With an ARM, the interest rate on home loans is adjustable and can go up or down depending on market conditions. An ARM generally offers lower rates than comparable fixed-rate mortgages and may be a good choice for those who don’t plan to stay in their home for long.
Despite the potential savings, there are some key things that borrowers need to keep in mind. One of the primary benefits of an adjustable-rate mortgage is its lower initial interest rate. This rate is often lower than comparable fixed-rates and can save borrowers a significant amount of money as they pay off their loan. However, this low initial rate comes with a catch — after a predetermined period of time (typically five, seven, or ten years), the interest rate will reset to the current market rate. This could be higher than what was initially offered, leading to a noticeable hike in the borrower’s monthly payments.
One way to guard against this kind of sudden increase is to look into hybrid ARMs. These are mortgages that offer an initial fixed rate for a predetermined period of time (generally three, five or seven years) before shifting into an adjustable-rate mortgage. This gives borrowers the benefit of a fixed-rate while also allowing them to pay a lower interest rate than a comparable fixed-rate mortgage.
Another factor to consider when deciding whether an ARM is the right mortgage for you is the stress test applicable in your jurisdiction. Stress tests are designed to assess whether borrowers have sufficient income to afford a loan at a potentially higher rate in the future. While the details of the stress test vary from region to region, in general it requires that the borrower must be able to prove they have enough income to cover the mortgage payments even if the interest rate rises to a certain percentage.
Adjustable-rate mortgages may be an attractive option for borrowers looking to save money in the short-term, but it is important to remember the potential risks. Borrowers should be aware of the potential that their monthly payments could rise significantly in the future and be prepared to cover the costs. They also need to make sure that they can pass the applicable stress test so that they are in a position to make their payments if the rate goes up. With these considerations in mind, ARMs may be a good choice for those who know they won't stay in their home for the long-term.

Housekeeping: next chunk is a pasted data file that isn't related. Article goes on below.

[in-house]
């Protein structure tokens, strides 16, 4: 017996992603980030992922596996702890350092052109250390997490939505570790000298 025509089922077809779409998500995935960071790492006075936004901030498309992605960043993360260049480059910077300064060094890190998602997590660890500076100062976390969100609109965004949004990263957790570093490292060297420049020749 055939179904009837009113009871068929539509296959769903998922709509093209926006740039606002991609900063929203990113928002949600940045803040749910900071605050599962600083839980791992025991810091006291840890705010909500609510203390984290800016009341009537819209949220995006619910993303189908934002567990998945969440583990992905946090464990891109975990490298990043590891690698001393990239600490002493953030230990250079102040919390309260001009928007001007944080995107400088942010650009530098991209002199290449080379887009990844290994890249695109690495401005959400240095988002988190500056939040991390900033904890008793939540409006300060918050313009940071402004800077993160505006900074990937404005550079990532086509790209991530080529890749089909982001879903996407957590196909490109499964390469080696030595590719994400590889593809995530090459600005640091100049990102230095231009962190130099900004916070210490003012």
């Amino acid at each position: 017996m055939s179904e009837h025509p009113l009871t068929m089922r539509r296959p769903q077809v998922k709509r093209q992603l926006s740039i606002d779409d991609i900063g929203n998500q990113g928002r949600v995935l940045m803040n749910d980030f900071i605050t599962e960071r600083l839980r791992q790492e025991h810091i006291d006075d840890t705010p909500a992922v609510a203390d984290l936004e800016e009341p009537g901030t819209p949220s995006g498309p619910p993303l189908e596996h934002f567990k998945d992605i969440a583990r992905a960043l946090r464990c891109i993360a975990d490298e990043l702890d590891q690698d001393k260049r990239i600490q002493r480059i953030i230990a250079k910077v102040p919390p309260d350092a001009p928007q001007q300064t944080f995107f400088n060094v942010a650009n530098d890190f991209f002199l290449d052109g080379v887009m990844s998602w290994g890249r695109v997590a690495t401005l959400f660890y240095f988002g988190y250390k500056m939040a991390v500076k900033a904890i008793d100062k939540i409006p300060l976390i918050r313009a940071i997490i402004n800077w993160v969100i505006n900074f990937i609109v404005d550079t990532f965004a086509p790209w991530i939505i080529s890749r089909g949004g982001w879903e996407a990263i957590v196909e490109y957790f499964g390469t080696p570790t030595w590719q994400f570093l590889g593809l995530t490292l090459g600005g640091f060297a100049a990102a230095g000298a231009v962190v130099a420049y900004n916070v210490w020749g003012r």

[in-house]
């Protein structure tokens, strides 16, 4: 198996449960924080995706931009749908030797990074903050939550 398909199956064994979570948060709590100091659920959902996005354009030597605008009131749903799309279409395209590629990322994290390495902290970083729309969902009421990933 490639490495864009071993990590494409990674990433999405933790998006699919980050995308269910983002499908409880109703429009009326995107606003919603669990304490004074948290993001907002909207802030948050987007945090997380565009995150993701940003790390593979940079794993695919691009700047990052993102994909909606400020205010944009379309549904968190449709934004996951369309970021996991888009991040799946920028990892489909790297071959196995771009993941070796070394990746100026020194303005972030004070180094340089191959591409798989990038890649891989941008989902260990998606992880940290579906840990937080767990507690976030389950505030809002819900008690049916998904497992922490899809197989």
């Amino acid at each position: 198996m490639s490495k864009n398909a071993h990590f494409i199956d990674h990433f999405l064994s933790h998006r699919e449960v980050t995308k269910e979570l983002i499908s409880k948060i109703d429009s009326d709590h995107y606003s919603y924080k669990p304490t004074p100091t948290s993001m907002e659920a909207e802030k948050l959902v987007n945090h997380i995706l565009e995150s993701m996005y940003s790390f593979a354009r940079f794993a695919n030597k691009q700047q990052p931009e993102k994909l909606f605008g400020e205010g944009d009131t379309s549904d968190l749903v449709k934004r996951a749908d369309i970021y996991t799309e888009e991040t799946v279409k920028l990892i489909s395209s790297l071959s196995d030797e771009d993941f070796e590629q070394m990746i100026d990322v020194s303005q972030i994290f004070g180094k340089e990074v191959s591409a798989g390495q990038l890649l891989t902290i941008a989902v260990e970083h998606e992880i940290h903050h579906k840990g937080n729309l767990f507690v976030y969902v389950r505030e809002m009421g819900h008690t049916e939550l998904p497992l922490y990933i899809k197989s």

Adjustable-rate mortgages (ARMs) have become increasingly popular amongst homeowners due to their lower initial interest rate compared to comparable fixed-rate mortgages. ARMs feature an adjustable interest rate that can go up or down based on market conditions. Initially, this rate is much lower than the fixed-rate mortgage, making it a great choice for those who don't plan on living in their home long-term.
For all its potential savings, however, there are a few key things that borrowers should take into consideration before opting for an ARM. As the initial rate is only available for a predetermined period of time (usually five, seven or ten years), it will eventually reset to the current market rate. This rate could be much higher than before, resulting in a noticeable increase in monthly payments. To avoid this potential price shock, borrowers could instead opt for one of the hybrid ARMs, which offer an initial fixed rate for three, five or seven years before switching to an adjustable rate. Additionally, borrowers should assess whether they will be able to pass the stress test required in their region; this test assesses whether the borrower has enough income to support a mortgage at a higher rate.
In summary, adjustable-rate mortgages can offer a great financial advantage, especially for those looking to save money in the short-term. Careful planning and consideration is required to ensure that the borrower is ready to meet any increases in monthly payments should the interest rate rise in the future. If borrowers take the time to properly examine the pros and cons of ARMs, they could find that these mortgages are the perfect fit for their long-term plans.
This article was contributed on Oct 29, 2023